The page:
In September 2008, with the financial crisis poised to begin its most exciting and terrifying phase, the Chancellor of the Exchequer cut stamp duty. This stamp duty holiday was extended in 2009; further cuts were announced in 2010, 2014 and 2015. (In 2012, in a clear attempt to ruin my intro, George Osborne actually increased it on pricier properties.) In 2020, with the economy tottering once again thanks to Covid, Rishi Sunak came up with a novel idea to support it: why not cut stamp duty?
None of these reforms, best one can tell, have led to a sudden explosion of GDP growth. At some point surely we have to accept that either this button isn’t connected to anything, or else it’s not really meant to do what they keep saying it’s meant to.
Stamp duty, to be fair, is as stupid a tax as you’ll find in the UK tax code. It gums up the housing market and helps to keep people trapped in the wrong homes by making it vastly more expensive to move than it should be. It also falls, bizarrely, on the people paying vast sums of money rather than those receiving it, even if the former have scraped together every penny they can to buy a home while the latter are just flogging part of their buy-to-let portfolio.
And yet, Liz Truss’s “radical plans to cut stamp duty”, remain about the stupidest thing a new government could do right now. The Prime Minister, the report says, “believes that cutting stamp duty will encourage economic growth by allowing more people to move and enabling first-time buyers to get on the property ladder”. But it won’t enable more people to get on the property ladder, because prices are set by the amount people can afford to spend. Cut stamp duty and much of that saving will feed through into price increases, leaving us back where we started.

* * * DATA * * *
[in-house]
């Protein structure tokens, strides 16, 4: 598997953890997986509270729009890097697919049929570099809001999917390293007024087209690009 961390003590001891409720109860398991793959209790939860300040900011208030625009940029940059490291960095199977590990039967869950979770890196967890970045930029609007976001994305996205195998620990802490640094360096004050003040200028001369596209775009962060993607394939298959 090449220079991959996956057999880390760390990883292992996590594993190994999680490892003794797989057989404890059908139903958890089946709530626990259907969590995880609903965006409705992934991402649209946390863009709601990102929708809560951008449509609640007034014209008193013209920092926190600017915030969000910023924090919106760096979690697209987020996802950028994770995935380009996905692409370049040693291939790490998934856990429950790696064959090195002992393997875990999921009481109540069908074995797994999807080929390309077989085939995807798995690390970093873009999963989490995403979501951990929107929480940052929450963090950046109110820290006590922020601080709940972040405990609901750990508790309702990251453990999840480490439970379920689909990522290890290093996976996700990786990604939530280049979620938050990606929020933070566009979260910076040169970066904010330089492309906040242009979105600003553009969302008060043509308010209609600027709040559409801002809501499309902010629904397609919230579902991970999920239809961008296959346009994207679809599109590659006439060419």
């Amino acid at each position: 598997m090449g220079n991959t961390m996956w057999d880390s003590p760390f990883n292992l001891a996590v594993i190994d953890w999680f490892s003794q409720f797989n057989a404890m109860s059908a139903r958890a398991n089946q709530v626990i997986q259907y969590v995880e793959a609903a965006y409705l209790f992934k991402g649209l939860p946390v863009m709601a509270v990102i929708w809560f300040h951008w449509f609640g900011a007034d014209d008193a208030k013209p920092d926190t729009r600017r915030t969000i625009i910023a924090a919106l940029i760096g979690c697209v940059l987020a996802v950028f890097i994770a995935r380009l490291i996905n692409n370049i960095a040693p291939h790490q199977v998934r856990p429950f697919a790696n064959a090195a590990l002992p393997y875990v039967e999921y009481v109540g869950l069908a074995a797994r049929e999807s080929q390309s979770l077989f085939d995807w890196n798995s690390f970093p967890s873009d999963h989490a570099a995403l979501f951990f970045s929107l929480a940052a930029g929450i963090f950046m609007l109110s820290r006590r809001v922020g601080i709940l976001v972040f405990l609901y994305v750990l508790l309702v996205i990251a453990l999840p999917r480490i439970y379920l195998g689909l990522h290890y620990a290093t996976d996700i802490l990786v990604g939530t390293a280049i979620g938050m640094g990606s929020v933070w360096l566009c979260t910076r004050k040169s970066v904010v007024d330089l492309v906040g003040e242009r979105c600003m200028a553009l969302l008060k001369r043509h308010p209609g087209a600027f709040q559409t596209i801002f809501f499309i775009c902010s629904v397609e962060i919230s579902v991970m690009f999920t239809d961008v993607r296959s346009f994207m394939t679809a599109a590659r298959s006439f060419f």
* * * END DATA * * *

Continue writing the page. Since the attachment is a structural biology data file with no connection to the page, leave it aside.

That also surely undermines the claim that it’ll allow more people to move. Sure, it might help at the margin, by removing a source of price distortion, but the biggest thing that’s stopping people moving isn’t stamp duty, it’s the fact that house prices are too damn high. Cutting stamp duty won’t help with that.
There’s another factor stopping people moving at the moment. With interest rates rising and household budgets facing an unprecedented squeeze, house prices seem likely, finally, to wobble. Fewer people sell their homes in wobbling markets than in booming ones, and if the market really starts to slide then buyers are likely to wait too. (Why buy now, if it’s probably going to be cheaper in a year?)
Even if this policy won’t do any of the things it’s ostensibly meant to do, it might do something else – the thing all stamp duty cuts have really been intended to do – and prop up the housing market as it starts to run out of steam. The fact a significant and growing chunk of the population are shut out of the boom doesn’t seem to have occurred to anyone. Neither does the fact the Bank of England is on a mission to drive down energy-price led inflation by cutting economic growth off at the knees: even if this worked (it won’t), the Monetary Policy Committee would then bring it screeching to a halt.
Most damningly of all, though, this is the model we’ve been using for 15 years, and it manifestly hasn’t unleashed growth. How sick does the patient have to get before you change the treatment?